The Washington Post yesterday looked at how disclosures of evidence in criminal trials are affecting their outcomes.
Julia Leighton, general counsel for the Public Defender Service, told the Post
The government continues to fall short of its constitutional obligation to provide exculpatory evidence to the defense in time for the defense to investigate it and present it to the jury at trial. This ongoing failure undermines the fairness of trials.
U.S. Attorney Ronald C. Machen Jr. responded:
The U.S. attorney’s office — along with the rest of the Justice Department — has taken far-reaching steps to ensure that we try to meet and exceed our discovery obligations in every case,” Machen said. “It is because of the integrity of our prosecutors and support staff and our rigorous training that errors are exceedingly rare.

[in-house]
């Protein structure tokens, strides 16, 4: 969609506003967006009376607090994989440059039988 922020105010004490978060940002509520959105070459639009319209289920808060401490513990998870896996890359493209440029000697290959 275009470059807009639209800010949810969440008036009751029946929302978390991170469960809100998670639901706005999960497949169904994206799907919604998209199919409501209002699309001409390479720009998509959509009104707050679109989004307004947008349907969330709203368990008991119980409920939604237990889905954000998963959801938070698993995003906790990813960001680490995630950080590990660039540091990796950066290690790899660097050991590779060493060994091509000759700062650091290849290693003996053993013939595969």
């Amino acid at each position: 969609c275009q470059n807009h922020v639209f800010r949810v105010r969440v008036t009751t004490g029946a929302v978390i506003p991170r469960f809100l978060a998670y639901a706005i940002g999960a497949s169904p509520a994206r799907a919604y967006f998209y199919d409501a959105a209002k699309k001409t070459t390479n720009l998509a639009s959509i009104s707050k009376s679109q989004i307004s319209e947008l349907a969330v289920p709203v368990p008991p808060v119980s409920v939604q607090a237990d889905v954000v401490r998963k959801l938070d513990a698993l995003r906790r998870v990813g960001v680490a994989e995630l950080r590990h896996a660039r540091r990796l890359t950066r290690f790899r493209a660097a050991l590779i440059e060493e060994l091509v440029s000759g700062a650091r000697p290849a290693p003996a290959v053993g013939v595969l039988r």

Wrote the Post:
Cases continue to be affected. In March, in a 2-to-1 decision, a three-judge panel of the D.C. Court of Appeals granted a mistrial in a shooting case against Tyrone B. Miller on the basis of Brady violations.
“A prosecutor’s timely disclosure obligation with respect to Brady material can never be overemphasized,” Judge Frank Schwelb wrote in a 44-page decision. Miller’s retrial is pending.